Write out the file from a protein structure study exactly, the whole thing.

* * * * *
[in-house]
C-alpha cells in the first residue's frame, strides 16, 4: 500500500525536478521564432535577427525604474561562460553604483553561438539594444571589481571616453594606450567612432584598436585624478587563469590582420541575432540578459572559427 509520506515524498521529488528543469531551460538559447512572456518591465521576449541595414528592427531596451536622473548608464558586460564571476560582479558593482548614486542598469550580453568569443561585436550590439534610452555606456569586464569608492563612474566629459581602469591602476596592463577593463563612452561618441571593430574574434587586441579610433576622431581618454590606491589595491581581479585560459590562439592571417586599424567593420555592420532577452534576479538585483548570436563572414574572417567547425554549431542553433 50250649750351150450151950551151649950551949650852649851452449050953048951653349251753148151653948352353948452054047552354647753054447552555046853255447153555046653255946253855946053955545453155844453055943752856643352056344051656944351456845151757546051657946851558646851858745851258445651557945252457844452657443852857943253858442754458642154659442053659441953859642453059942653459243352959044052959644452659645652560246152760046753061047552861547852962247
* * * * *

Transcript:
[in-house]
C-alpha cells in the first residue's frame, strides 16, 4: 500500500525536478521564432535577427525604474561562460553604483553561438539594444571589481571616453594606450567612432584598436585624478587563469590582420541575432540578459572559427 509520506515524498521529488528543469531551460538559447512572456518591465521576449541595414528592427531596451536622473548608464558586460564571476560582479558593482548614486542598469550580453568569443561585436550590439534610452555606456569586464569608492563612474566629459581602469591602476596592463577593463563612452561618441571593430574574434587586441579610433576622431581618454590606491589595491581581479585560459590562439592571417586599424567593420555592420532577452534576479538585483548570436563572414574572417567547425554549431542553433 50250649750351150450151950551151649950551949650852649851452449050953048951653349251753148151653948352353948452054047552354647753054447552555046853255447153555046653255946253855946053955545453155844453055943752856643352056344051656944351456845151757546051657946851558646851858745851258445651557945252457844452657443852857943253858442754458642154659442053659441953859642453059942653459243352959044052959644452659645652560246152760046753061047552861547852962247